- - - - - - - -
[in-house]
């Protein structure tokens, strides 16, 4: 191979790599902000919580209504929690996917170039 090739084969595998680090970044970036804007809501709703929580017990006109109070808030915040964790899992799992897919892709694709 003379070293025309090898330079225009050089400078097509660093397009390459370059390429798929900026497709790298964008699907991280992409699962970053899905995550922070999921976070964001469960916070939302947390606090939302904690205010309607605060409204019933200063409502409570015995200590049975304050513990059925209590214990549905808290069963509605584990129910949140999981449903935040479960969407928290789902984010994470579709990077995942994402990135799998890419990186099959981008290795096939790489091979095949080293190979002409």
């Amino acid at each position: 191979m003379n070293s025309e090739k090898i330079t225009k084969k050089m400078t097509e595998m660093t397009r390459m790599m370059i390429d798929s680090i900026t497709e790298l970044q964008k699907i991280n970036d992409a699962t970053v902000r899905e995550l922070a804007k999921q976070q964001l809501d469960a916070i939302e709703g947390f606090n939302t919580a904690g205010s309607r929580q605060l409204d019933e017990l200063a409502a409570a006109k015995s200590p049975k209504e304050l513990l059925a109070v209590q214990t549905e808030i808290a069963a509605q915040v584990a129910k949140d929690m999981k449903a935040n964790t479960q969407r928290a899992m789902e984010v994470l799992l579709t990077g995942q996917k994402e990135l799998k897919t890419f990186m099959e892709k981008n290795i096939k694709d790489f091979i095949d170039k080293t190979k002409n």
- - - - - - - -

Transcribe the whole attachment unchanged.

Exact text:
[in-house]
């Protein structure tokens, strides 16, 4: 191979790599902000919580209504929690996917170039 090739084969595998680090970044970036804007809501709703929580017990006109109070808030915040964790899992799992897919892709694709 003379070293025309090898330079225009050089400078097509660093397009390459370059390429798929900026497709790298964008699907991280992409699962970053899905995550922070999921976070964001469960916070939302947390606090939302904690205010309607605060409204019933200063409502409570015995200590049975304050513990059925209590214990549905808290069963509605584990129910949140999981449903935040479960969407928290789902984010994470579709990077995942994402990135799998890419990186099959981008290795096939790489091979095949080293190979002409």
């Amino acid at each position: 191979m003379n070293s025309e090739k090898i330079t225009k084969k050089m400078t097509e595998m660093t397009r390459m790599m370059i390429d798929s680090i900026t497709e790298l970044q964008k699907i991280n970036d992409a699962t970053v902000r899905e995550l922070a804007k999921q976070q964001l809501d469960a916070i939302e709703g947390f606090n939302t919580a904690g205010s309607r929580q605060l409204d019933e017990l200063a409502a409570a006109k015995s200590p049975k209504e304050l513990l059925a109070v209590q214990t549905e808030i808290a069963a509605q915040v584990a129910k949140d929690m999981k449903a935040n964790t479960q969407r928290a899992m789902e984010v994470l799992l579709t990077g995942q996917k994402e990135l799998k897919t890419f990186m099959e892709k981008n290795i096939k694709d790489f091979i095949d170039k080293t190979k002409n």